William Clark House, 1880

The Clark House served as home for its builder from 1880 until his death in 1902. It was designed by architect William Halsey Wood, who founded First Baptist Peddie Memorial Church in downtown Newark. Essentially a 60-foot-square main block building with a 40-foot by 30-foot dependency attached to the rear, the house is built of red brick on top of a stone ashlar cellar. Its proportions are grand, and it has been described as being built in the style of Queen Anne, French Provincial, or Jacobean Revival. The mansion, which occupies a full city block in the Forest Hill section between Mt. Prospect and Clifton avenues, was one of the city's and state's finest 19th century homes. Large marble columns support the front door pavilion. Inside, the house is some of the best woodwork in New Jersey. The great hall is 520 square feet and is heavily paneled with some built-in furniture. A massive carved staircase leads to the second floor off to the left, straight ahead is the family dining room. To the right is the drawing room, and in the front was probably a library. The dining room is heavily Victorian, described as 'neither pedantic nor pretentious. It is a product of good will and innocence and, consequently, (has) a charm of its own.' But the drawing room was pretentious. It was dominated by a giant ottoman, and was upholstered in damask and supporting a Chinese porcelain bowl. Wrote one historian: 'The ottoman, with the complicated gasolier above, became in effect a heavy carousel that obstructed traffic and devoured space. Heavy flowered drapes covered the stain-glass windows.' While a horror to modern taste, the room was a masterpiece for its period. Said the writer: 'The walls of the drawing-room finished in satin wood, decorated in ebony and gold are upholstered in rich, tufted silk damask of a golden glow of color to which the quiet, rich tone of the carpet is auxiliary.' After the Clarks left the mansion in 1912, it became home to the Heller family. In 1924 it was again sold and became the Prospect Hill Country Day School, whose owners fortunately kept the house in good condition until it was purchased by Stephen A. Adubato. Abubato, founder of the North Ward Center, tastefully and practically adapted the 19th century mansion to the 20th century needs of his cultural and social agency. Heavily used by its present occupant, it reflects its director's statement that 'No family should live in such a place; it should instead serve thousands.' The mansion does just that as a center for young and old, recent arrivals and long-established residents and in a variety of ways including educational, political, social and cultural purposes.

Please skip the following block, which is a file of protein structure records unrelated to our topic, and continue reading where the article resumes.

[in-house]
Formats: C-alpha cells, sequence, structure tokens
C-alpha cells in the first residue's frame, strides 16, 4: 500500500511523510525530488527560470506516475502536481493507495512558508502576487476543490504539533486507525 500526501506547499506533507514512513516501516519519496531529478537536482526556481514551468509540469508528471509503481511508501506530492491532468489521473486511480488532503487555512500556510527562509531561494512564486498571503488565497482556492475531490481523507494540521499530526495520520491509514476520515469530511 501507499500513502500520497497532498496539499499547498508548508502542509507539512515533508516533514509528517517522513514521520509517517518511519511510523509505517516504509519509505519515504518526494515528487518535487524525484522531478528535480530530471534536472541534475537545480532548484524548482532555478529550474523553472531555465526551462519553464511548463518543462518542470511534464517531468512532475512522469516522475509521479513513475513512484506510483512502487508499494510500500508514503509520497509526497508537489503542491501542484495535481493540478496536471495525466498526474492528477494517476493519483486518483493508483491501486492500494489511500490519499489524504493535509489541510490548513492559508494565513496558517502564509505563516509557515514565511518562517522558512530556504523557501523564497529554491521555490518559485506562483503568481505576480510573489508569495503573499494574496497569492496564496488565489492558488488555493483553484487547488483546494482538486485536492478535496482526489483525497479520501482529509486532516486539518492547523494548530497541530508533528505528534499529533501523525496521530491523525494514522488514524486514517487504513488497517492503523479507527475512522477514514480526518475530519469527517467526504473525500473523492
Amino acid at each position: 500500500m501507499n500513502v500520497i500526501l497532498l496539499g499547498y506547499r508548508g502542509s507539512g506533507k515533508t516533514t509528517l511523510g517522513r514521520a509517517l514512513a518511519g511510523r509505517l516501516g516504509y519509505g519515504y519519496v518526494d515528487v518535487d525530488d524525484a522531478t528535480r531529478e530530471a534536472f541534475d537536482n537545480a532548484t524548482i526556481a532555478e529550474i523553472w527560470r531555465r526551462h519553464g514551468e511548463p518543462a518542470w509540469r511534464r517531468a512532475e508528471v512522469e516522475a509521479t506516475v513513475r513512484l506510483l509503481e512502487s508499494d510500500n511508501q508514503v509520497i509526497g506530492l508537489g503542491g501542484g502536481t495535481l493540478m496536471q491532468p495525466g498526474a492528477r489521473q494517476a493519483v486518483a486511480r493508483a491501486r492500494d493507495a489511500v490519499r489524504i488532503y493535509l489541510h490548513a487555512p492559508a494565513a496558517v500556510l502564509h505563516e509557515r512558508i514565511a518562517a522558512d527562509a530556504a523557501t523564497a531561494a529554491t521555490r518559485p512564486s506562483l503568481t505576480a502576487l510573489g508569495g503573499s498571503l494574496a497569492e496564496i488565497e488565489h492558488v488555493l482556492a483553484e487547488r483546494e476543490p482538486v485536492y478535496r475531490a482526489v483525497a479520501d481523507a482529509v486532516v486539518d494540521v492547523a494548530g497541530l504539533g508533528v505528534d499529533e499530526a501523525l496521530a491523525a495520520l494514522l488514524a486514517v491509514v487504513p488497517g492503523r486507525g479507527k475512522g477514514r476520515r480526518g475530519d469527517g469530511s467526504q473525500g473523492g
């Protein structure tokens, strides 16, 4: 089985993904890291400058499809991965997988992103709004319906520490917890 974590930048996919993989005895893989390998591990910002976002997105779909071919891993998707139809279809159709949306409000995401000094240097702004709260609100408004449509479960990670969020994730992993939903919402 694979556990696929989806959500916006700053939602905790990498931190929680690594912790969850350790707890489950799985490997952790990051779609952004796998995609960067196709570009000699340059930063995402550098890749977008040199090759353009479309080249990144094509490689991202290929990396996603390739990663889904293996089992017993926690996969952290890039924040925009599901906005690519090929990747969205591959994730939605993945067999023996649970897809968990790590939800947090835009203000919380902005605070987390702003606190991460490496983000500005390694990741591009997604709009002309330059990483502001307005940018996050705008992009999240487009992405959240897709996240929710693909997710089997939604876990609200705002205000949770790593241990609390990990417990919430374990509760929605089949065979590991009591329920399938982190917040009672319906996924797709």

Ballantine House, 1885